Chicago Sun-Times

March Madness is big business for gambling, and growth of sports betting poses a threat to college athletes

- BY JASON W. OSBORNE Jason W. Osborne is professor of Statistics, Institute for Responsibl­e Gaming, Lottery, and Sport at Miami University.

When March Madness begins on March 14, 2023, it’s a sure bet that millions of Americans will be making wagers on the annual college basketball tournament.

The American Gaming Associatio­n estimates that in 2022, 45 million people — or more than 17% of American adults — planned to wager $3.1 billion on the NCAA tournament. That makes it one of the nation’s most popular sports betting events, alongside contests such as the Kentucky Derby and the Super Bowl. By at least one estimate, March Madness is the most popular betting target of all.

While people have been betting on March Madness for years, one difference now is that betting on college sports is legal in many states. This is largely due to a 2018 Supreme Court ruling that cleared the way for each state to decide whether to permit gambling on sporting events. Prior to the ruling, legal sports betting was only allowed in Nevada.

Sports betting has since grown dramatical­ly. Currently, 36 states allow legalized sports betting. Georgia, Maine and Kentucky are proposing legislatio­n to make sports betting legal.

About two weeks after sports betting became legal in Ohio on Jan. 1, 2023, someone, disappoint­ed by an unexpected loss of the University of Dayton men’s basketball team to Virginia Commonweal­th University, made threats and left disparagin­g messages against Dayton athletes and the coaching staff.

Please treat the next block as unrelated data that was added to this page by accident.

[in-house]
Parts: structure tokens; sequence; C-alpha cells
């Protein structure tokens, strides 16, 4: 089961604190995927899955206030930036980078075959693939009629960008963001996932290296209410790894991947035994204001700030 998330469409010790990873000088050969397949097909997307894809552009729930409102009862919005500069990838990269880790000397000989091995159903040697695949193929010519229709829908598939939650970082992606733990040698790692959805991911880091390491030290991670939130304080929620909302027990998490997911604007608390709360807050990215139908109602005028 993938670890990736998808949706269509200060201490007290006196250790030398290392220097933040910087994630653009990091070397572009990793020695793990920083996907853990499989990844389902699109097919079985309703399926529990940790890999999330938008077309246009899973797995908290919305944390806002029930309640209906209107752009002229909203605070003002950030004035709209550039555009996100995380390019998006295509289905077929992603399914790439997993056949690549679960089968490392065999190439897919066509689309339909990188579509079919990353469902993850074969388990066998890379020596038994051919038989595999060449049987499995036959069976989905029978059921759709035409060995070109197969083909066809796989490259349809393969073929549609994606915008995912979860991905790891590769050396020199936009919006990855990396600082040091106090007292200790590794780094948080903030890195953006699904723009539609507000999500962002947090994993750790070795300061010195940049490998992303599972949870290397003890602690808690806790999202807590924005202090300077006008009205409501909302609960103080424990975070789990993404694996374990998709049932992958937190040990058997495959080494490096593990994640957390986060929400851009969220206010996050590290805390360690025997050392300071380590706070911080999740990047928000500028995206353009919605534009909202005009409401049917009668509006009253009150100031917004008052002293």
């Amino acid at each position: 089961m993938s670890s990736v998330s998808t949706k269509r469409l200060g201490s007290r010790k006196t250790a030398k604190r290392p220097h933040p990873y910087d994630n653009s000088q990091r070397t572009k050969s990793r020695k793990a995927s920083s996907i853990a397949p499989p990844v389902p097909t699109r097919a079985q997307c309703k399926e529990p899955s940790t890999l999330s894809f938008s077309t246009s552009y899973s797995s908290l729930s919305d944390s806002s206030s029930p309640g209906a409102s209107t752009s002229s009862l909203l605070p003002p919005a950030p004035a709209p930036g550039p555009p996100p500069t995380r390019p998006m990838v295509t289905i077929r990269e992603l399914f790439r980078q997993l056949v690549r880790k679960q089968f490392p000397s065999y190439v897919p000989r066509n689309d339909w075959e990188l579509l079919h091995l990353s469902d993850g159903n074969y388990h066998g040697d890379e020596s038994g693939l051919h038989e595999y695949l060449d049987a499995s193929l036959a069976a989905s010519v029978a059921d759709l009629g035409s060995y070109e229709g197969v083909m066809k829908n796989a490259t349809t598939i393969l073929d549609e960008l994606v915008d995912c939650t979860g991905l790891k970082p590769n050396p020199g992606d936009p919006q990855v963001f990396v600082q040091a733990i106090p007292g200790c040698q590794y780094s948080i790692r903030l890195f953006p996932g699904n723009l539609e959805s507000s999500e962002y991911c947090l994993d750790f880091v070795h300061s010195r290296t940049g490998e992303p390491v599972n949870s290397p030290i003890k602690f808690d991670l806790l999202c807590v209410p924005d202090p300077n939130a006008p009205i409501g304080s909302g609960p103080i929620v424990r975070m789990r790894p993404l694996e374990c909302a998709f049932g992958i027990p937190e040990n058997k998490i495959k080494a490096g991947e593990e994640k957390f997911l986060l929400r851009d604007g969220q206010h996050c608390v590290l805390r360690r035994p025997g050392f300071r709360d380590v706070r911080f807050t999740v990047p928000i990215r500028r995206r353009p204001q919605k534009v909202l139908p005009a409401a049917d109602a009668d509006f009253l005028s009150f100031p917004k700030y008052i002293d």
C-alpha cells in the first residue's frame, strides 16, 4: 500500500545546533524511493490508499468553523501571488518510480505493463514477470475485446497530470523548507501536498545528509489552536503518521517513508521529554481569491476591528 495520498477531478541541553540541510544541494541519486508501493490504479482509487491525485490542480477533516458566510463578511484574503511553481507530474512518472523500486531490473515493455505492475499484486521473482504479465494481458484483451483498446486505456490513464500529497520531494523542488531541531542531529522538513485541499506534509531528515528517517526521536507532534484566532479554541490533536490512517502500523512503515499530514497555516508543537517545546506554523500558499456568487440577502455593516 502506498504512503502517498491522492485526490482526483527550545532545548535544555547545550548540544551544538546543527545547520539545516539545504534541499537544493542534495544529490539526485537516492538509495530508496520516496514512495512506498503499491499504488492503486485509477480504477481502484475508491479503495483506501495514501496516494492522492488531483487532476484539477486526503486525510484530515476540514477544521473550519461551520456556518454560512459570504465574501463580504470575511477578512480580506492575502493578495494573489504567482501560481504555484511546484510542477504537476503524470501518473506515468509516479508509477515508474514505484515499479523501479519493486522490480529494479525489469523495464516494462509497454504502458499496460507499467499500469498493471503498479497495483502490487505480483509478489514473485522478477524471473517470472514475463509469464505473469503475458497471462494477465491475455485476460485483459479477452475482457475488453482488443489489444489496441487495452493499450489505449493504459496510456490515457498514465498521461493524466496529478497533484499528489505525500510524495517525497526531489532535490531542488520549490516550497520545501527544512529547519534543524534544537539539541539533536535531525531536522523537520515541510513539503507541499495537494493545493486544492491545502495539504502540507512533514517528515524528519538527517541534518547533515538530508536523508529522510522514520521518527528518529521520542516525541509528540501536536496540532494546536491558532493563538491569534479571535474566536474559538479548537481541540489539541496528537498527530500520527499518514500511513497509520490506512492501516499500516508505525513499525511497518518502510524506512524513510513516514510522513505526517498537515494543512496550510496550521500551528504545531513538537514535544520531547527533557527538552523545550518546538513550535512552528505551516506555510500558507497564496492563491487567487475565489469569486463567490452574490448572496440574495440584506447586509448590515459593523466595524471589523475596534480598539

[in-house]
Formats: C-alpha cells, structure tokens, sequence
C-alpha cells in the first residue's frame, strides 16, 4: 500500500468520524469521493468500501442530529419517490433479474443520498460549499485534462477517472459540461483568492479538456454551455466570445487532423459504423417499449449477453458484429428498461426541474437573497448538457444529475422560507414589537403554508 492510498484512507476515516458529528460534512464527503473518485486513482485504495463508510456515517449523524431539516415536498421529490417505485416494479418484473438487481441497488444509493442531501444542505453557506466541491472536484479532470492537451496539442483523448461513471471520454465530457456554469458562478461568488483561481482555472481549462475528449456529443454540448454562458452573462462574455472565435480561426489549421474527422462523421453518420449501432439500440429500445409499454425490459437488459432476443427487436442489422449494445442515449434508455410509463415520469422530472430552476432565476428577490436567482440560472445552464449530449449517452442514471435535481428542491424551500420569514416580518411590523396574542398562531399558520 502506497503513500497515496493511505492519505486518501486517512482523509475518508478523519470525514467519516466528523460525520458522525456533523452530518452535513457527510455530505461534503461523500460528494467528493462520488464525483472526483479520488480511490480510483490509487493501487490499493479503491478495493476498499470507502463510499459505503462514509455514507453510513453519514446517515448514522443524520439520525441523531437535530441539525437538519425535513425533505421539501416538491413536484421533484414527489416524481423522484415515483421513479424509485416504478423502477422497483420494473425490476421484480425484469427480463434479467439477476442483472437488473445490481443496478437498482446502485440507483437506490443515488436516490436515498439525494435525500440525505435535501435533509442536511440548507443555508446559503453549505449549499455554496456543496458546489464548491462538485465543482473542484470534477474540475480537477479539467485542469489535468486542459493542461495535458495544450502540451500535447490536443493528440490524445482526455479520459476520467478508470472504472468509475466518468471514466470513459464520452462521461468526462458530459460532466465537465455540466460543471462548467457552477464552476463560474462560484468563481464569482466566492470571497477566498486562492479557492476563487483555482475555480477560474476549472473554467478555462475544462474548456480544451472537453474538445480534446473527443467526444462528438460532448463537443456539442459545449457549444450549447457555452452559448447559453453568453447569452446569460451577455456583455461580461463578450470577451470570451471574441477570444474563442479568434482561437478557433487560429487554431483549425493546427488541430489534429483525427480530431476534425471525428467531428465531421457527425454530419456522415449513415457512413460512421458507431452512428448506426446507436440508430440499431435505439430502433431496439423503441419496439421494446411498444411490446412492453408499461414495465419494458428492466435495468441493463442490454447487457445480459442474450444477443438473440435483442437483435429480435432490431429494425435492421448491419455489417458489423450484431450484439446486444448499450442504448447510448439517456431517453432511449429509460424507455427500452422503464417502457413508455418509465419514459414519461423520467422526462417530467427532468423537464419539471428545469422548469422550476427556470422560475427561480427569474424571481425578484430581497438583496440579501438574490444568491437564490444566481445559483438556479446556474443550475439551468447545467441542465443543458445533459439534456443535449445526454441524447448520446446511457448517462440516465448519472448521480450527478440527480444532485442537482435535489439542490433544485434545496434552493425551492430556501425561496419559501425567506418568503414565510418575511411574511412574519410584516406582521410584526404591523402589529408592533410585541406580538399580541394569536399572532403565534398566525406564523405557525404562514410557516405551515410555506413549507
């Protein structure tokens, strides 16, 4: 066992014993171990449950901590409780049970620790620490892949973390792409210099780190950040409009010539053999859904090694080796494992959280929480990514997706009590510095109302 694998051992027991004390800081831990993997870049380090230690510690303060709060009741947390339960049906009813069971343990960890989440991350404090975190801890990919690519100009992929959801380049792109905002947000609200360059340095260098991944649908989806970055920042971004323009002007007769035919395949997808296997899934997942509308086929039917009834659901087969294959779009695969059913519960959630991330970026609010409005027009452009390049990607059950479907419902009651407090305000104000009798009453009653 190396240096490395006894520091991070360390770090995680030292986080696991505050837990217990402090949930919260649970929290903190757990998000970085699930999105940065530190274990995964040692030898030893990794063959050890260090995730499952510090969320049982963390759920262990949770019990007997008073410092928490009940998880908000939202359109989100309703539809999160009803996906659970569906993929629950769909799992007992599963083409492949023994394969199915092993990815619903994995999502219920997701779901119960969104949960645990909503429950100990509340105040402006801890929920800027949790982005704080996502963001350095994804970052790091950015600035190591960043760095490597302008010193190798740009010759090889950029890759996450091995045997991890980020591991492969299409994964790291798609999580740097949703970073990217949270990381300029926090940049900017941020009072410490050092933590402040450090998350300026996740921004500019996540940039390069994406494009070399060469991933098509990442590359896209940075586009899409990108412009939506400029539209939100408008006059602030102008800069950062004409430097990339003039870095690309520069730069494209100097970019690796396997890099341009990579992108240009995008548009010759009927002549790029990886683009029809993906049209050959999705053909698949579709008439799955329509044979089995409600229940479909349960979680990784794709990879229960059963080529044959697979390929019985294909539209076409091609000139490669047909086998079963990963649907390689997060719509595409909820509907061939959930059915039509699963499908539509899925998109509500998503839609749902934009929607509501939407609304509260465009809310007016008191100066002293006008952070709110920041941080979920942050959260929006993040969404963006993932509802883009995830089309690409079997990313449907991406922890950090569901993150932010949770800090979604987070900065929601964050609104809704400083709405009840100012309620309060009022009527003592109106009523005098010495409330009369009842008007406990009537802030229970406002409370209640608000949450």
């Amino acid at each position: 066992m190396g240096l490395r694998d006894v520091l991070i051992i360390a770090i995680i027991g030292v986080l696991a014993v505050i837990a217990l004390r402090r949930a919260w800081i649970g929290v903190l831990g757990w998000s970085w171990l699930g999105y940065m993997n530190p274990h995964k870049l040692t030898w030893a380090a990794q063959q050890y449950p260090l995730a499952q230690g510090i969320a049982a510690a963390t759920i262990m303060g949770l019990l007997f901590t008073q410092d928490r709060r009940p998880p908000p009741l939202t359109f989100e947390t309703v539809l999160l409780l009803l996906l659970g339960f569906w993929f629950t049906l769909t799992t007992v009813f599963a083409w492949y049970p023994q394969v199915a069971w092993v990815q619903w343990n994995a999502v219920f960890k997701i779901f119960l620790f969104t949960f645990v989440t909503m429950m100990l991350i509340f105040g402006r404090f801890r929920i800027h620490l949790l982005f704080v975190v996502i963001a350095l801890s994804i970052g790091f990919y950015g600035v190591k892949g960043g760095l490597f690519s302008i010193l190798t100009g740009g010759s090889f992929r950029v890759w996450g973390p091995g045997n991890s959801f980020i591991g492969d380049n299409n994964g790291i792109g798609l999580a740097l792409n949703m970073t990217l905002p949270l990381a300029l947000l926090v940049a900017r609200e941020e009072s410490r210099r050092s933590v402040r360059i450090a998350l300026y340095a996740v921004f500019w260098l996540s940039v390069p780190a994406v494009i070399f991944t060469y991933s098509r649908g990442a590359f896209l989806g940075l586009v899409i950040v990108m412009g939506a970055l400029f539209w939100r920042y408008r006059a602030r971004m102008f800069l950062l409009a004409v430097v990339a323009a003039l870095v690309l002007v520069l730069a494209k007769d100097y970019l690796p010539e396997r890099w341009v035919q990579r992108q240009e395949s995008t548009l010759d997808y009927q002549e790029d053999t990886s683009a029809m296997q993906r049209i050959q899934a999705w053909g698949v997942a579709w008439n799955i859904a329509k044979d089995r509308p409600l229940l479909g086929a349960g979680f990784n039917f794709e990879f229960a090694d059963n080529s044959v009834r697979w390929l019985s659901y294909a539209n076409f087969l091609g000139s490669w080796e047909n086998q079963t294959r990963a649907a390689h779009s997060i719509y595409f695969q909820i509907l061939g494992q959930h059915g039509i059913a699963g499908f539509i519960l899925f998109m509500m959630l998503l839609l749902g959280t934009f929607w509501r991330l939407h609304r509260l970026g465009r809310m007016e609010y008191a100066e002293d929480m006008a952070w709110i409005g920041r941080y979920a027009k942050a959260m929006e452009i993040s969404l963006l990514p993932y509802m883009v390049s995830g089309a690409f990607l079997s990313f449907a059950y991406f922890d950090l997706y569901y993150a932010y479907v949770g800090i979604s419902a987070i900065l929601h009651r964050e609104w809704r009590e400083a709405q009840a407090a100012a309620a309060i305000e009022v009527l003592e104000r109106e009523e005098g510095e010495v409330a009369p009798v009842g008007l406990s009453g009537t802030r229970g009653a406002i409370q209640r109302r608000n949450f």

The Ohio case is by no means isolated. In 2019, a Babson College student who was a “prolific sports gambler” was sentenced to 18 months in prison for sending death threats to at least 45 profession­al and collegiate athletes in 2017.

Faculty members of Miami University’s Institute for Responsibl­e Gaming, Lottery, and Sports are concerned that the increasing prevalence of sports betting could potentiall­y lead to more such incidents, putting more athletes in danger of threats from disgruntle­d gamblers who blame them for their gambling losses.

The anticipate­d growth in sports gambling is quite sizable. Analysts estimate the market in the U.S. may reach over $167 billion by 2029.

Making inroads into colleges

Concerns over college athletes being targeted by upset gamblers are not new. Players and sports organizati­ons have expressed worry that expanded gambling could lead to harassment and compromise their safety. Such concerns led the nation’s major sports organizati­ons — MLB, NBA, NFL, NHL and NCAA — to sue New Jersey in 2012 over its plan to initiate legal sports betting, arguing that sports betting would make the public think that games were being thrown. Ultimately, the Supreme Court ruled that it was up to states to decide whether to permit legal gambling.

Sports betting has also made inroads into college campuses. Some universiti­es, such as Louisiana State University and Michigan State University, have signed multimilli­on-dollar deals with casinos or gaming companies to promote gambling on campus.